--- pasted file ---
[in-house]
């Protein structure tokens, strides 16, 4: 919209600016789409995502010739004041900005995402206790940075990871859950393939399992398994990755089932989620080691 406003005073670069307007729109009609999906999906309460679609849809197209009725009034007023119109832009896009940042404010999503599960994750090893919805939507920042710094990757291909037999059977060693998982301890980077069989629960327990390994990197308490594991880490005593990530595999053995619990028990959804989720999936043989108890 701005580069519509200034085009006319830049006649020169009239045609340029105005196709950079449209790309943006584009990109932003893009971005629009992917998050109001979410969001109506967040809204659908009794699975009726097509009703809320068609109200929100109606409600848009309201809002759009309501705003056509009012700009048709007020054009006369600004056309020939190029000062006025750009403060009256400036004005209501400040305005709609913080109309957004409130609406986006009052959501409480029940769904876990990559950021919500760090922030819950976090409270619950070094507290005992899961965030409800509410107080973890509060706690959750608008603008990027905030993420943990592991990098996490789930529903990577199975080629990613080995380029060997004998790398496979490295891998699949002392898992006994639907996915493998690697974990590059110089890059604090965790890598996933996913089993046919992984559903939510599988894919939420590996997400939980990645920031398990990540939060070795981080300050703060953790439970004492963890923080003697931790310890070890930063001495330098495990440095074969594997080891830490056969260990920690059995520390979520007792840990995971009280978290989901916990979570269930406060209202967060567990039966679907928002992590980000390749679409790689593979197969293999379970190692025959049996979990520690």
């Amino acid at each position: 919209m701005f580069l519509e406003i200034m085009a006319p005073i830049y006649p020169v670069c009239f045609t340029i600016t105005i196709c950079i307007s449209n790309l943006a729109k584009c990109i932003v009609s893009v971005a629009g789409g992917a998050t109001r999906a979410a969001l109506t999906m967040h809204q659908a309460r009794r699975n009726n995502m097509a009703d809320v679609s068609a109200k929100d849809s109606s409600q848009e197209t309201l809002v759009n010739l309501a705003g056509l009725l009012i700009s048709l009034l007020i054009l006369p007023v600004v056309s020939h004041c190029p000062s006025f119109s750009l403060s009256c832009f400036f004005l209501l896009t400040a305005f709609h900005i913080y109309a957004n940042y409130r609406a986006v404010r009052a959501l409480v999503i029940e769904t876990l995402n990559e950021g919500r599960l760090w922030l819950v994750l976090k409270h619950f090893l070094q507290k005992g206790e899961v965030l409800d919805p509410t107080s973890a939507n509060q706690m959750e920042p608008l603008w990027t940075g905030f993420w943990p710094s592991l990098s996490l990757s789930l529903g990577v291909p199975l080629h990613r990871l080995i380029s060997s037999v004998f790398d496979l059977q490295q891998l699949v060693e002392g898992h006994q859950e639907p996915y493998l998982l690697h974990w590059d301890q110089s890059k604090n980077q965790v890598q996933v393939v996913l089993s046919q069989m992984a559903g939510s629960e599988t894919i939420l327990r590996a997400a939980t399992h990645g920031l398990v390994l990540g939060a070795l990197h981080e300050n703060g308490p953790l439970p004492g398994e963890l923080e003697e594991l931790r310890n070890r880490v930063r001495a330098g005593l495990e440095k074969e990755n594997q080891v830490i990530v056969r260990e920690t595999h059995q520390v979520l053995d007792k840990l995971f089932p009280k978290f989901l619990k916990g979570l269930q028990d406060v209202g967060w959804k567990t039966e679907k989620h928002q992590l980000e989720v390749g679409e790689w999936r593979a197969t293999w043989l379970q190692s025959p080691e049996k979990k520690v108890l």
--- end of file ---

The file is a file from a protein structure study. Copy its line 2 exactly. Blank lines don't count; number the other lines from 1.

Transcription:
């Protein structure tokens, strides 16, 4: 919209600016789409995502010739004041900005995402206790940075990871859950393939399992398994990755089932989620080691 406003005073670069307007729109009609999906999906309460679609849809197209009725009034007023119109832009896009940042404010999503599960994750090893919805939507920042710094990757291909037999059977060693998982301890980077069989629960327990390994990197308490594991880490005593990530595999053995619990028990959804989720999936043989108890 701005580069519509200034085009006319830049006649020169009239045609340029105005196709950079449209790309943006584009990109932003893009971005629009992917998050109001979410969001109506967040809204659908009794699975009726097509009703809320068609109200929100109606409600848009309201809002759009309501705003056509009012700009048709007020054009006369600004056309020939190029000062006025750009403060009256400036004005209501400040305005709609913080109309957004409130609406986006009052959501409480029940769904876990990559950021919500760090922030819950976090409270619950070094507290005992899961965030409800509410107080973890509060706690959750608008603008990027905030993420943990592991990098996490789930529903990577199975080629990613080995380029060997004998790398496979490295891998699949002392898992006994639907996915493998690697974990590059110089890059604090965790890598996933996913089993046919992984559903939510599988894919939420590996997400939980990645920031398990990540939060070795981080300050703060953790439970004492963890923080003697931790310890070890930063001495330098495990440095074969594997080891830490056969260990920690059995520390979520007792840990995971009280978290989901916990979570269930406060209202967060567990039966679907928002992590980000390749679409790689593979197969293999379970190692025959049996979990520690």